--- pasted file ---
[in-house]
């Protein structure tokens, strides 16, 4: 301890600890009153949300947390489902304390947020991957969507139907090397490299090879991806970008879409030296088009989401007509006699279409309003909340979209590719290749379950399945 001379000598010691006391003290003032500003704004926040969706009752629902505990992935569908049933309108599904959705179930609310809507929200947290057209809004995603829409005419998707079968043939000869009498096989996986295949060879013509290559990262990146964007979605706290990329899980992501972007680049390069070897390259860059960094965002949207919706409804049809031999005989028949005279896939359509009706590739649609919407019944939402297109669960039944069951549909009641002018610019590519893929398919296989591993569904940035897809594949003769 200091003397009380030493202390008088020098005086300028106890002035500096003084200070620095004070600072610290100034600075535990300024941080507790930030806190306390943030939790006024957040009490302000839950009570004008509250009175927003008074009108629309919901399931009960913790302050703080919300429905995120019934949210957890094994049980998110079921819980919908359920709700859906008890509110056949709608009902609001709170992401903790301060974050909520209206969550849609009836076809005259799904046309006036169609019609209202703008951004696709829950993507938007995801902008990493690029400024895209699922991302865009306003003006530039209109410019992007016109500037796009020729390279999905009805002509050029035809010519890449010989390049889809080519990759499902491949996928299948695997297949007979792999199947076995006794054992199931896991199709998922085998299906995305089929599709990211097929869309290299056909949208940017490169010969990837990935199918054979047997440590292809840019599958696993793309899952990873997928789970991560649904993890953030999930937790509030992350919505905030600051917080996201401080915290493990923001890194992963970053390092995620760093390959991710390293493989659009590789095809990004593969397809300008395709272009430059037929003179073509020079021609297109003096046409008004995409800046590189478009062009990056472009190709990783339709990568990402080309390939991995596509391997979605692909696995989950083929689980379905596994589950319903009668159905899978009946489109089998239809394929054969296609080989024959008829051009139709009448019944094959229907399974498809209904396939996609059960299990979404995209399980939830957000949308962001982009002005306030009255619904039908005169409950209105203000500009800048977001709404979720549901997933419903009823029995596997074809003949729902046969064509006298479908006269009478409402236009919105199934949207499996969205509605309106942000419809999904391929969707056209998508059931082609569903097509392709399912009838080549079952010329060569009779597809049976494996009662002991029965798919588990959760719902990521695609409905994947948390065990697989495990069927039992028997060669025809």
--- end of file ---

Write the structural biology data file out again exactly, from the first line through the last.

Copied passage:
[in-house]
């Protein structure tokens, strides 16, 4: 301890600890009153949300947390489902304390947020991957969507139907090397490299090879991806970008879409030296088009989401007509006699279409309003909340979209590719290749379950399945 001379000598010691006391003290003032500003704004926040969706009752629902505990992935569908049933309108599904959705179930609310809507929200947290057209809004995603829409005419998707079968043939000869009498096989996986295949060879013509290559990262990146964007979605706290990329899980992501972007680049390069070897390259860059960094965002949207919706409804049809031999005989028949005279896939359509009706590739649609919407019944939402297109669960039944069951549909009641002018610019590519893929398919296989591993569904940035897809594949003769 200091003397009380030493202390008088020098005086300028106890002035500096003084200070620095004070600072610290100034600075535990300024941080507790930030806190306390943030939790006024957040009490302000839950009570004008509250009175927003008074009108629309919901399931009960913790302050703080919300429905995120019934949210957890094994049980998110079921819980919908359920709700859906008890509110056949709608009902609001709170992401903790301060974050909520209206969550849609009836076809005259799904046309006036169609019609209202703008951004696709829950993507938007995801902008990493690029400024895209699922991302865009306003003006530039209109410019992007016109500037796009020729390279999905009805002509050029035809010519890449010989390049889809080519990759499902491949996928299948695997297949007979792999199947076995006794054992199931896991199709998922085998299906995305089929599709990211097929869309290299056909949208940017490169010969990837990935199918054979047997440590292809840019599958696993793309899952990873997928789970991560649904993890953030999930937790509030992350919505905030600051917080996201401080915290493990923001890194992963970053390092995620760093390959991710390293493989659009590789095809990004593969397809300008395709272009430059037929003179073509020079021609297109003096046409008004995409800046590189478009062009990056472009190709990783339709990568990402080309390939991995596509391997979605692909696995989950083929689980379905596994589950319903009668159905899978009946489109089998239809394929054969296609080989024959008829051009139709009448019944094959229907399974498809209904396939996609059960299990979404995209399980939830957000949308962001982009002005306030009255619904039908005169409950209105203000500009800048977001709404979720549901997933419903009823029995596997074809003949729902046969064509006298479908006269009478409402236009919105199934949207499996969205509605309106942000419809999904391929969707056209998508059931082609569903097509392709399912009838080549079952010329060569009779597809049976494996009662002991029965798919588990959760719902990521695609409905994947948390065990697989495990069927039992028997060669025809």